, , , , , ,


OK, it is that time of year where I am thinking of the next season. I can’t help it. And I am not encouraged so far but spring training will probably fix that. Here is a good assessment of the current state of affairs.

It’s rather difficult to determine what to make of the off season the Atlanta Braves have had up to this point. On the one hand, they’ve made few moves that indicate they are making a serious effort towards being competitive in 2016. On the other hand, the Braves have made several rather impressive long-term moves this winter. Judging Atlanta’s off season from the perspective of a rebuilding team, the Braves have had a successful off season thus far.

Atlanta’s offseason is almost entirely defined by the four major trades the team has made. This winter alone, the Braves have traded away Andrelton Simmons, Cameron Maybin, Christian Bethancourt and Shelby Miller. Unfortunately for the Braves, they didn’t receive all that much in the trades involving Maybin and Bethancourt outside of minor league bullpen depth and an 18-year-old catching prospect. However, the Braves did get a substantial haul for both Simmons and Miller. Both Simmons and Miller were under team control for several more years and could have been part of Atlanta’s rebuilding project, but the pieces the Braves got back may be even more useful in the long run.

For Simmons, the Braves got shortstop Erick Aybar and pitching prospects Chris Ellis and Sean Newcomb. Aybar will play shortstop for the Braves in 2016 and could be used as a trade chip this summer for a team looking for a shortstop at the trade deadline. If nothing else, Aybar is a productive placeholder, giving the talented shortstops in Atlanta’s farm system time to develop. In Newcomb and Ellis, the Braves received two pitching prospects who could make up 40 percent of their starting rotation by the midway point of the 2017 season. Ellis is a solid back-of-the-rotation prospect who could also end up being an impact reliever, while Newcomb has the potential to pitch at the top of Atlanta’s rotation. In the long run, having Newcomb, and to a lesser extent Ellis, may be more valuable for Simmons considering the current state of Atlanta’s rotation.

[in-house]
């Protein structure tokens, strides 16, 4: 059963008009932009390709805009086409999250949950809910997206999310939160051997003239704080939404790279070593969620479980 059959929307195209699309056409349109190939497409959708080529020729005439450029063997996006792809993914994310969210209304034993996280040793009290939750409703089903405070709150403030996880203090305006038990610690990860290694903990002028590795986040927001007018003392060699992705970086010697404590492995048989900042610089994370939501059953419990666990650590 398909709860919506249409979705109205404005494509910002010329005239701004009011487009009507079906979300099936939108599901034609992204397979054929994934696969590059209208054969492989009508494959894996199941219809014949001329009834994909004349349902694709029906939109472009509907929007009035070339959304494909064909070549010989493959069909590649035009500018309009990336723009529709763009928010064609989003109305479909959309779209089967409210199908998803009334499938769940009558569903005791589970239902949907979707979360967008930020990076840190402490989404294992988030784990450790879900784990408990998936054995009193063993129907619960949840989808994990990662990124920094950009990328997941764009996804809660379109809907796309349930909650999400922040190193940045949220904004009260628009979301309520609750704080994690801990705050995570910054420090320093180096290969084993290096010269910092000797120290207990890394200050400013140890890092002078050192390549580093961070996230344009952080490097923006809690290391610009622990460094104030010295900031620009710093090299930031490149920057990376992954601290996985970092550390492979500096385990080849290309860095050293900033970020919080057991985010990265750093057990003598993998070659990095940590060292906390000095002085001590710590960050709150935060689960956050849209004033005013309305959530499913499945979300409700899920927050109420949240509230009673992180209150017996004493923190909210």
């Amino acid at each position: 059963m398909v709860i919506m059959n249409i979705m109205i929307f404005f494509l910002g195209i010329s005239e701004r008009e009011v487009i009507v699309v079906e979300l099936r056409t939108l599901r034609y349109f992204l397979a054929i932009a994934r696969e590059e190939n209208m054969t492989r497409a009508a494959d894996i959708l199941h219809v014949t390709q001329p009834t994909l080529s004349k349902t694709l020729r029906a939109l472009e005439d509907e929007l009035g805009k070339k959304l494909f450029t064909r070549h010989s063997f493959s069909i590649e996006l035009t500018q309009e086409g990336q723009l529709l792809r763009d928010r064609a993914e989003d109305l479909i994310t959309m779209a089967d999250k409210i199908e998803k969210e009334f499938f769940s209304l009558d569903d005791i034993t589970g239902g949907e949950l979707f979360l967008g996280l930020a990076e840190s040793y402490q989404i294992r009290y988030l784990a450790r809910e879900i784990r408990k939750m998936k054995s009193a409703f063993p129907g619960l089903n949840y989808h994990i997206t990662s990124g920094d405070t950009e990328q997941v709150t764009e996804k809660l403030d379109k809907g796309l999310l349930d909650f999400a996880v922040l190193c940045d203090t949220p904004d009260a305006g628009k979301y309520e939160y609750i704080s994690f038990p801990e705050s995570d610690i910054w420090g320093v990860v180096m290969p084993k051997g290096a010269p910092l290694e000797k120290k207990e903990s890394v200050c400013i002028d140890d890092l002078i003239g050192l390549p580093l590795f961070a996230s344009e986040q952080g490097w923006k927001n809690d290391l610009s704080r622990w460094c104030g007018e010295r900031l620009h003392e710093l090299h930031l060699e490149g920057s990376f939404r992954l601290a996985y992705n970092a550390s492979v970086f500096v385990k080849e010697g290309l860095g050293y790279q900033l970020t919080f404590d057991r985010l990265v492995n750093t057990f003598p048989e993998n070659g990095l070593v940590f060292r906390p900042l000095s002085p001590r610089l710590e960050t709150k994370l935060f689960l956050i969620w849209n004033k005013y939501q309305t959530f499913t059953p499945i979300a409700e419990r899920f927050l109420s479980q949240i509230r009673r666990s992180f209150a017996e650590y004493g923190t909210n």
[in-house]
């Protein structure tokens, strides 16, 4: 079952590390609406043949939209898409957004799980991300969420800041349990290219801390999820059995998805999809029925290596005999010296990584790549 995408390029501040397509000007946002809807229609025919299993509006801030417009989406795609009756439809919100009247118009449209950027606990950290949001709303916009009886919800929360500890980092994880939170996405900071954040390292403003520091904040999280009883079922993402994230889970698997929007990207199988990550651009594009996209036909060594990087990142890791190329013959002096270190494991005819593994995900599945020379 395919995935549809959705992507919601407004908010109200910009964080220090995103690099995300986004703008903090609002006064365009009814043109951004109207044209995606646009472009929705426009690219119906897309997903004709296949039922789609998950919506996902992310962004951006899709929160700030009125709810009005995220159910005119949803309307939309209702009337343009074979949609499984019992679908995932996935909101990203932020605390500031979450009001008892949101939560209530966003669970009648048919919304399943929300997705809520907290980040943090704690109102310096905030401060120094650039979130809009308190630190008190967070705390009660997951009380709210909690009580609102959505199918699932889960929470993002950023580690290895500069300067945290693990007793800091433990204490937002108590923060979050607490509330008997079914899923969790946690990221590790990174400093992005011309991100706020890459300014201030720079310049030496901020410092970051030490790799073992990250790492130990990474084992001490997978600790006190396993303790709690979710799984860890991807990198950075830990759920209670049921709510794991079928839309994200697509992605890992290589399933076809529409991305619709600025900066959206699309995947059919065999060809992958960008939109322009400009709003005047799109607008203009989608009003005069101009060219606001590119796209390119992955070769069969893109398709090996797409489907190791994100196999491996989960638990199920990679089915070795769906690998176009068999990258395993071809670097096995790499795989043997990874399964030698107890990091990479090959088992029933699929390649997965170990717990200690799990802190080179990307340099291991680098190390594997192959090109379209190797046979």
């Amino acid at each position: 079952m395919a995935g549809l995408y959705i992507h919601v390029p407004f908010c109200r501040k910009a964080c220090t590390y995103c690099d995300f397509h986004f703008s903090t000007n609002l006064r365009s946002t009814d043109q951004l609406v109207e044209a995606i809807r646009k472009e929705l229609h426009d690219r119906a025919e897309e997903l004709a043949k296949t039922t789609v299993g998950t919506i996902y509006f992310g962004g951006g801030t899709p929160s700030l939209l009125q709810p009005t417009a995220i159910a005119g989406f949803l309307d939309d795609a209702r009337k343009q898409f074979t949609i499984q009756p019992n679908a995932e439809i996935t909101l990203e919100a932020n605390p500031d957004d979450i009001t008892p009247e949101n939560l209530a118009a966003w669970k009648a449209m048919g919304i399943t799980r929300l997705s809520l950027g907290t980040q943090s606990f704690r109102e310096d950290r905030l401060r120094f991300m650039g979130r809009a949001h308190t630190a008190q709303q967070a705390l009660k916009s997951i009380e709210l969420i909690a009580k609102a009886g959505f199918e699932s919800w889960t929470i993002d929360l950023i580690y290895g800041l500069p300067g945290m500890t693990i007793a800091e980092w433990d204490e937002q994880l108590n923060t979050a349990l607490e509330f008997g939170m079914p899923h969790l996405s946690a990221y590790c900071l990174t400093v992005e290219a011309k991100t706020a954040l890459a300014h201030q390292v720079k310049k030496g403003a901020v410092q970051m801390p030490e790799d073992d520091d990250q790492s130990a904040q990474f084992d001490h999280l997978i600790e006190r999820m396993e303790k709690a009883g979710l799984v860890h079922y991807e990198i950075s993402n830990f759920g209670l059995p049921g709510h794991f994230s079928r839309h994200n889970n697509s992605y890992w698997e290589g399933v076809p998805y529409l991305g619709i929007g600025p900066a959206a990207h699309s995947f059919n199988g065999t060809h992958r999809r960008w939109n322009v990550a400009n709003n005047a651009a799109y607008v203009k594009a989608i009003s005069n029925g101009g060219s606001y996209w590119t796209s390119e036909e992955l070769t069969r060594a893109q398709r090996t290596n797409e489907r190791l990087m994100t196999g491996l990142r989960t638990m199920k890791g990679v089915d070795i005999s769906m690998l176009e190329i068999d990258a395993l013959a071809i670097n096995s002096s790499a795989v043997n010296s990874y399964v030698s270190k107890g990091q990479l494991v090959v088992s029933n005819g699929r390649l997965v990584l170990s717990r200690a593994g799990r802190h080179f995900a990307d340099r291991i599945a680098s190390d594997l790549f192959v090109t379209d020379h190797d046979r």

For Miller, the Braves got back Ender Inciarte, pitching prospect Aaron Blair, and shortstop prospect Dansby Swanson, who was the first overall pick in last year’s draft. Miller is an outstanding young pitcher, but the Braves got great value for him, justifying the trade. Inciarte may end up being used as a trade chip, but if he doesn’t he can be Atlanta’s center fielder and a spark plug at the top of their lineup for many years to come. Blair is awfully close to being big league ready and should grow into a reliable middle-of-the-rotation starter who can pitch 200-plus innings per season, making him a rather valuable pitcher. Swanson is still a couple years away from the big leagues, but he has a chance to grow into a dangerous leadoff hitter and a solid defensive shortstop.

In total, Atlanta’s trades this offseason netted the Braves three quality pitching prospects, one of the top shortstop prospects in baseball, a midseason trade chip and their center fielder of the future who could also be used as a trade chip if desired. The trades won’t help the Braves much in 2016, particularly with regard to the pitching staff, although Inciarte and Aybar could match or exceed the offensive production of Maybin and Simmons at their respective positions last season. However, by the 2018 season, these trades have a chance to start paying big dividends for the Braves.

Of course, outside of these trades, the Braves have done a poor job preparing for 2016. They’ve brought back A.J. Pierzynski to be their primary catcher and re-signed Kelly Johnson to play a role on the bench, but they still have Michael Bourn and Nick Swisher taking up massive amounts of payroll and wasting space on the roster. The Braves are also poised to waste what could be some of the best years of Freddie Freeman’s career, because they don’t have a pitching staff that can compete in the pitching-rich NL East unless several of their young pitchers can far surpass expectations.

Atlanta’s actions this offseason indicate that the Braves plan to punt the 2016 season and continue building for the future. Even though the Braves have done a poor job planning for the season ahead, they made a couple of potentially brilliant long-term moves that may pay off big time in the years ahead. With that promise comes uncertainty, but it’s enough to give the Braves a decent grade for their offseason thus far.

Source: Grading Atlanta Braves’ 2015-16 Offseason So Far